Private student loan forgiveness and private student loan consolidation are similar in nature but different in structure. They are both used for the purpose of lowering payment, payoff or both. Sallie Mae loan forgiveness is for someone who is severely struggling with paying their loan/loans. Sallie Mae loan consolidation, on the other hand, is for someone who can afford their payments. They may just want to pay less. Maybe they are struggling a little, but not so much they need Forgiveness, just a lower interest rate and payment.
 

 

The Future of Private Student Loans

The price of education has risen by leaps and bounds compared to inflation. Private student loans are also going up and they are headed for another interest rate hike. This probably comes as a surprise to most since thousands of borrowers are already struggling to pay their Sallie Mae loans at their current interest rate. The need to get relief from Sallie Mae loans has and is becoming more of a need. Why are they going up then if so many people are struggling to pay them? The truth is it doesn't really affect the bottom line or profit to the private student loan lenders. Since many lenders also own the collection companies the debts go to when someone falls into default, then the majority of what they don't collect directly they will collect through their collection company. The good thing about private student loan settlement is that it deals directly with whoever the loan is with. Sallie Mae loan forgiveness accomplishes this by working out a settlement amount directly with who has the debt. For instance, if the debt is still with Sallie Mae then a settlement is worked out directly with Sallie Mae. If the debt has already gone to collections a settlement is worked out directly with the collection company. No matter who owns the debt, a debt forgiveness company will deal directly with them.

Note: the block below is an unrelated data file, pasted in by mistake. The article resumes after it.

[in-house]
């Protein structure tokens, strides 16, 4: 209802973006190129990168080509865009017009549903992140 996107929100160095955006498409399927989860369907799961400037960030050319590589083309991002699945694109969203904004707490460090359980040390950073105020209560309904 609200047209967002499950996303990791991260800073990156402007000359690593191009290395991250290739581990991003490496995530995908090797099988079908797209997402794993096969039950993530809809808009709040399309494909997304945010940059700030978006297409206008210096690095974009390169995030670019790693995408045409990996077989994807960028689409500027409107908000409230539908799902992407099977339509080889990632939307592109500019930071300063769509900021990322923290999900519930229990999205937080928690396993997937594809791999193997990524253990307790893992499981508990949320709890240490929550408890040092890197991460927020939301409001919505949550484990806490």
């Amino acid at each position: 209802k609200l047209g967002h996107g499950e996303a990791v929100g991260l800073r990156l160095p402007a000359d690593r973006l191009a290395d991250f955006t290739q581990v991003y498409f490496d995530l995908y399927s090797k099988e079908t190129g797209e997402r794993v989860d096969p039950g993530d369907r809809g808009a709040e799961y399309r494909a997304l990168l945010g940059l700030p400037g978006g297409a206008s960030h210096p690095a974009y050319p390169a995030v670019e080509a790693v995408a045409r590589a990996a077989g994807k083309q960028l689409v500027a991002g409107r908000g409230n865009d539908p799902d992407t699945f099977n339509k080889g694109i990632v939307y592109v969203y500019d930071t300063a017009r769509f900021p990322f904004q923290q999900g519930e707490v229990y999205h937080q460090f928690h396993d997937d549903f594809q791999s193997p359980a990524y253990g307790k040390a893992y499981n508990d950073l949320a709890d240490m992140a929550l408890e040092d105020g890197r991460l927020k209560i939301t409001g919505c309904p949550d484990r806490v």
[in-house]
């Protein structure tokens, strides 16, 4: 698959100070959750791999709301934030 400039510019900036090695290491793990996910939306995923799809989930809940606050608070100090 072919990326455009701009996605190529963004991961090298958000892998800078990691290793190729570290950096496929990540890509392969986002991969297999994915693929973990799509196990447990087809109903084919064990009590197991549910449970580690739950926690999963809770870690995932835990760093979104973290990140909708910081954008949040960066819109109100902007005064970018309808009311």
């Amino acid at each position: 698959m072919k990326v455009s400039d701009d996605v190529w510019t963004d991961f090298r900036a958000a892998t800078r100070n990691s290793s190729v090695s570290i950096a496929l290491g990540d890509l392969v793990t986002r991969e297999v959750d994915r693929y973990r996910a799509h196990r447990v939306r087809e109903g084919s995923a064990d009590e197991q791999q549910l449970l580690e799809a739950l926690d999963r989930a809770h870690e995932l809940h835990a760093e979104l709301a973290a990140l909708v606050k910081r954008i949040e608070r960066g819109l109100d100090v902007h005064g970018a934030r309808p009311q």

Something to Keep in Mind

An important thing to note about the interest rate hike is that it can raise your rates. This is true even if you already have a private student loan. This will be determined by whether or not your interest rate or rates are fixed or variable. If they are fixed you don't need to worry; your interest rates aren't going to go up. Is your private student loan or loans from Sallie Mae or any other private student loan lender variable? If so, your interest rate or rates will likely be affected. There's no guarantee but at some point, if they have a variable interest rate, they probably will go up.

 

More Info on the Fed Interest Rate Hike

If you would like more information on the interest rate hike and how it will affect fed loans, then read more about it then read Student Loan Hero's page about what a fed hike means for your student loans.